Tips on how to lessen arbitration costs

 Posted By: je froilan m. clerigo


When considering the following tips on how to lessen your CIAC arbitration costs and filing fees, bear in mind that these costs are assessed by the CIAC generally on the basis of the amount of the claims of the parties. This means the question of how large or minimal these fees and costs are is answered by how much your stated claims are, in either your request for arbitration, or your answer to it.

Here they are:

A. Limit the claims only to those that are documented, and/or you can otherwise prove.

It frequently happens that contractors do not have as much documentation of the project works as the owner. We suggest that you do not force the issue by putting into your request for arbitration claims that are either not documented, or those which an arbitrator cannot reasonably be expected to find in your favor.

At any rate, you can still amend your complaint to include otherwise undocumented claims if it happens that, during the preliminary conference, facts were admitted by your opponent proving these claims that initially were not included. Or if, during the marking of the exhibits, your opponent produces documents that were not initially available to you when you filed the complaint, and which will prove otherwise undocumented claims. The point is that, do not put in unprovable claims (although you may have every right to them); the risk of them being ignored by the arbitrator may not be worth the substantial filing fees and arbitration costs.

B. Limit claims for attorney's fees, or better yet, forego it altogether, unless you are sure that the case falls within the provisions of the law justifying them. In the majority of cases, the courts - including the CIAC - decline claims for attorney's fees because the general rule in this country is that no one should be penalized for accessing the courts. In plainer words, just because you were forced to request for arbitration does not automatically mean you will be reimbursed the fees you may have paid your attorneys. Or, attorney's fees may be awarded, but the amount you asked for is reduced dramatically.

We had an opponent once who included in his claim Php2,000,000 in attorney's fees. We do not know why he claimed such a substantial amount, but our feeling that the CIAC will not believe that the client spend that much on his attorney was chorused by the CIAC. He ended up paying filing and arbitration fees significantly higher than when he excluded this claim altogether, which was both ridiculous and unprovable anyway.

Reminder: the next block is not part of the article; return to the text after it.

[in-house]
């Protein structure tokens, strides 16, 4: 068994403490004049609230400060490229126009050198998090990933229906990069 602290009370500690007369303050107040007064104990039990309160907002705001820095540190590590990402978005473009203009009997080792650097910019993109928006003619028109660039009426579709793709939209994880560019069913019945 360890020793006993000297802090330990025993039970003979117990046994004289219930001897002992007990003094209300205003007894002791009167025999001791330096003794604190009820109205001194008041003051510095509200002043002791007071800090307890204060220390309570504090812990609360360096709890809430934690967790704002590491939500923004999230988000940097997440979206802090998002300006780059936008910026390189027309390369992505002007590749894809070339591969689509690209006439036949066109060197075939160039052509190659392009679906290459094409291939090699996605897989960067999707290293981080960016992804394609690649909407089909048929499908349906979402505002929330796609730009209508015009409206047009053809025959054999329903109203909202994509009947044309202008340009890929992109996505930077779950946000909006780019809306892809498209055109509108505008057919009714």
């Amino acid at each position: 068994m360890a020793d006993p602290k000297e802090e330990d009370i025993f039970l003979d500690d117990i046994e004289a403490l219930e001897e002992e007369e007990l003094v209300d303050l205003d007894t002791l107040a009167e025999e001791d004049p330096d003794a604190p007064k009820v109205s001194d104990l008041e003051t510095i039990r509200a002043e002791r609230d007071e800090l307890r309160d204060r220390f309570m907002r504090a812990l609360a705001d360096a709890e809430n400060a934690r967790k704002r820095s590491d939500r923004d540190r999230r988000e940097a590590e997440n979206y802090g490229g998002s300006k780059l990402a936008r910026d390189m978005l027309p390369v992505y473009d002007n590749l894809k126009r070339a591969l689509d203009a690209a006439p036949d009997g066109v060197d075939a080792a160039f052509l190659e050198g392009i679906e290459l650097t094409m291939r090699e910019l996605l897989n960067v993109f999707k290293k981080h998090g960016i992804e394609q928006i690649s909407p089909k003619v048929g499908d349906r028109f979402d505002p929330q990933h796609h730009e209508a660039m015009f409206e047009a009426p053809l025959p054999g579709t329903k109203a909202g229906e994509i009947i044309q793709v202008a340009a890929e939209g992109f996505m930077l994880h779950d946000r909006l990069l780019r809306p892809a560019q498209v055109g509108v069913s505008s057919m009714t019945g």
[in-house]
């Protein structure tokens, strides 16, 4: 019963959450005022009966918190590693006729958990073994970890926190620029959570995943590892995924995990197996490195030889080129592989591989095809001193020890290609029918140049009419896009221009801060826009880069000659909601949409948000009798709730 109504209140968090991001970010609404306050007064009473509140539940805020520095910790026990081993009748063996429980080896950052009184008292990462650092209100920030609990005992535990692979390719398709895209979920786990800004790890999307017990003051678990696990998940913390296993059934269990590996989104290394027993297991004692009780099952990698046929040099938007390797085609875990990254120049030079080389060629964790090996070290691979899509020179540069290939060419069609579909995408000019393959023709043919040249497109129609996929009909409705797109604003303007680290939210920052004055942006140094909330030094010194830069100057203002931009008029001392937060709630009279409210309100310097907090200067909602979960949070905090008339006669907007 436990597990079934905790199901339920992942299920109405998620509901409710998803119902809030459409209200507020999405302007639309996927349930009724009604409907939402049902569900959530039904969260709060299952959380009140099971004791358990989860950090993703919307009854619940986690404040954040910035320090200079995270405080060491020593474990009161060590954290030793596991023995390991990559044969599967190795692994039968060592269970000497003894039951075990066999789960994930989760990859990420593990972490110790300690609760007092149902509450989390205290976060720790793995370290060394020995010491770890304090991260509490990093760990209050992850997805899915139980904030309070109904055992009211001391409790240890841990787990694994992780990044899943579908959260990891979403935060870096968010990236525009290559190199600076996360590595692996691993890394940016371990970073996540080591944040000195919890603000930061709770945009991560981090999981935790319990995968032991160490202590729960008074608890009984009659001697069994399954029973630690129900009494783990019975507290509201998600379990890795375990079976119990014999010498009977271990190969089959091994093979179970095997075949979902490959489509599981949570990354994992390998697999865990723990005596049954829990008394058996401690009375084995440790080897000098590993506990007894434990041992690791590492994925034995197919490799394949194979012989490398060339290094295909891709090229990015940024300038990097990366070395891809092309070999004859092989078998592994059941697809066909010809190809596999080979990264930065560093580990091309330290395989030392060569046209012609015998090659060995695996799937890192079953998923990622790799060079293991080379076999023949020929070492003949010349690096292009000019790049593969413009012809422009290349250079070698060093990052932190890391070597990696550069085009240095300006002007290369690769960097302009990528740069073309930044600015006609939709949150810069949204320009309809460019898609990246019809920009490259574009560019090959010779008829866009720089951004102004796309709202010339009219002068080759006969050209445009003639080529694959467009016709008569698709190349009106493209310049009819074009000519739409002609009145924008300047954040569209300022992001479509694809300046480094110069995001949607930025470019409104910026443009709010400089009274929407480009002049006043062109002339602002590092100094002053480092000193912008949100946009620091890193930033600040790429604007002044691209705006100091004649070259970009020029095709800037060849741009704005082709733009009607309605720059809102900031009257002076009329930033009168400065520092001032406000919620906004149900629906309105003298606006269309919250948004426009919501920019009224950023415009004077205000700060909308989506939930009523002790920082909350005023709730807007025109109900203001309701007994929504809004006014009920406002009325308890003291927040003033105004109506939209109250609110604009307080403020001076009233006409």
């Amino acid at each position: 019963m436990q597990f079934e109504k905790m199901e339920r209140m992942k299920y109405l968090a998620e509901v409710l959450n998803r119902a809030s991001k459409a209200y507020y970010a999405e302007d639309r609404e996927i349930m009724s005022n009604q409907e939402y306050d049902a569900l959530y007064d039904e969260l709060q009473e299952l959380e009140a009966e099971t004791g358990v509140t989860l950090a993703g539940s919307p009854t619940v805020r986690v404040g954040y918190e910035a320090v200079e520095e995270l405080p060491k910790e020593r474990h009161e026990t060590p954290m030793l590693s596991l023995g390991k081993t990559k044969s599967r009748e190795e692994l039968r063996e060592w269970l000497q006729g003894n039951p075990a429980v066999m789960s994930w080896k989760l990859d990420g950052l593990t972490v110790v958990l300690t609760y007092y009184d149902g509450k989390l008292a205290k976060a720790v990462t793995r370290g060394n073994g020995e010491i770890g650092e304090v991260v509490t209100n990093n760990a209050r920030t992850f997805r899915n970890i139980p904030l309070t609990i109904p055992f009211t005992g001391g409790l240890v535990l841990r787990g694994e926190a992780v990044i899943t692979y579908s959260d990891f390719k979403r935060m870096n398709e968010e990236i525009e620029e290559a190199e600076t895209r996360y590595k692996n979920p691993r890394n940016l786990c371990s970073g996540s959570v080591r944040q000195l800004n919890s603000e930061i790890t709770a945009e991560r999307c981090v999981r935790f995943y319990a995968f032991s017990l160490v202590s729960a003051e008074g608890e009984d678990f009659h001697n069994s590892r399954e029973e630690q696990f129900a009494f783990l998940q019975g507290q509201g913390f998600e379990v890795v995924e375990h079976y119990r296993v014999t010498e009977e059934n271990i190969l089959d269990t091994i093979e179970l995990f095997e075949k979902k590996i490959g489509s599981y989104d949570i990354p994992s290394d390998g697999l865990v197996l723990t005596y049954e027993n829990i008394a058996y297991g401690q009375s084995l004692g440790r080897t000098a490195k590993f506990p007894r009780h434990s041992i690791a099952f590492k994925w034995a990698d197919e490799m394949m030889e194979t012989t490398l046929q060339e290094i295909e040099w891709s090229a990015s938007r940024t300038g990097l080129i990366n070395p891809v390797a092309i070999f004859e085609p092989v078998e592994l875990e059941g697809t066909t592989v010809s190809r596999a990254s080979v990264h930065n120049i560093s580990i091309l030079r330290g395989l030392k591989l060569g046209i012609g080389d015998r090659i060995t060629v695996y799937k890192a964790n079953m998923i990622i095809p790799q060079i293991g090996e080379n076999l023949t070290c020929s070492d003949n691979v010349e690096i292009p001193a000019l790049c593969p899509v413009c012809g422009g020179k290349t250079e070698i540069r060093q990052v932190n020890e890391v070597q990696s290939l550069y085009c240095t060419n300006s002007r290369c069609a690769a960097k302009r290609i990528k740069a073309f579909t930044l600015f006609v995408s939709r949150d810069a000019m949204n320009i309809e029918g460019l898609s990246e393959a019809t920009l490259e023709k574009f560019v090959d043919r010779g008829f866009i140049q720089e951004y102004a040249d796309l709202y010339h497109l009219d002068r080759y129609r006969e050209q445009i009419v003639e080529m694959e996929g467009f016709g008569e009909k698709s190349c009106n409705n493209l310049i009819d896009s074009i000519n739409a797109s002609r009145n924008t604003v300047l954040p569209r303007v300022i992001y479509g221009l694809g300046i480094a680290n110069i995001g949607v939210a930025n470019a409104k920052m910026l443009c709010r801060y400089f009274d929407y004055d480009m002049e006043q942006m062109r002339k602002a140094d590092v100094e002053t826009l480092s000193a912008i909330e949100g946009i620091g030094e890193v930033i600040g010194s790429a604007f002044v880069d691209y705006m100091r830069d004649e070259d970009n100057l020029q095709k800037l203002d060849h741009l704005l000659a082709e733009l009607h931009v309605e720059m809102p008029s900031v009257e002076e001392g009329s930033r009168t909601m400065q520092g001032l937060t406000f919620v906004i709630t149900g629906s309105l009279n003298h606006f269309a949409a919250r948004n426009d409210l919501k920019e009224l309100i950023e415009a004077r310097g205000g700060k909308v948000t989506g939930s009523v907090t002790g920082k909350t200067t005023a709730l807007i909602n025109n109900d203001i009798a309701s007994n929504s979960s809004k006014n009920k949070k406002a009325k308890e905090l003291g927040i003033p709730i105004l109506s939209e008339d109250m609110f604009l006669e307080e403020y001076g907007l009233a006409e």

C. Limit claims for moral and other damages, or see if you can forego them altogether. Awards for moral and other kinds of damages can only be made if the case - and your proof - satisfies certain requirements. If in doubt as to whether your case will fall within the instances enumerated by the law for awarding moral and other damages, be safe and forego them instead.

We had an opponent, which was a corporation, that included in its claims Php1,000,000 in moral damages, despite the consistent rulings of the Supreme Court that corporations, as a general rule, are not entitled to moral damages. True enough, the large arbitration and filing fees the corporation paid went to naught because the CIAC mainly ignored the claims.

D. Work with your lawyer in preparing for the case. Review the request for arbitration or the answer; ask your lawyer to truthfully advise you which claims will be most likely denied and ask that both of you think it through and cost-benefit analyze it. Call the CIAC and ask for an estimate of the fees and costs. Remember that, aside from these, you still have to pay your lawyer his legal fees. Do this before finalizing the pleadings to be filed.

E. Look for ways to settle with the opponent during the early stages of the case. Make reaching the end of the arbitration your last recourse.

After the pleadings are filed, the Terms of Reference (ToR) signed, and the exhibits and evidence marked, the lawyers should already know the strength and weaknesses of their cases. If these lawyers are sufficiently experienced, they should already be able to advise the clients on the reasonable chances of winning or losing, or how much award to realistically expect.

Work with your lawyer to reach a threshold amount. Work to settle with your opponent. In the majority of cases we handled, the case boiled down to mere pesos and centavos; in other words, there is rarely any emotion involved, thus making settlement easy.

Then settle early. Settling sooner rather than later will reduce the amount of costs because the filing fees and arbitration costs are formulated according to the milestones of the case: the longer the case drags before you settle, the more substantial the amount you have to pay or may have paid.

Come to think of it: the above tips can be applied even to regular court disputes, can't they?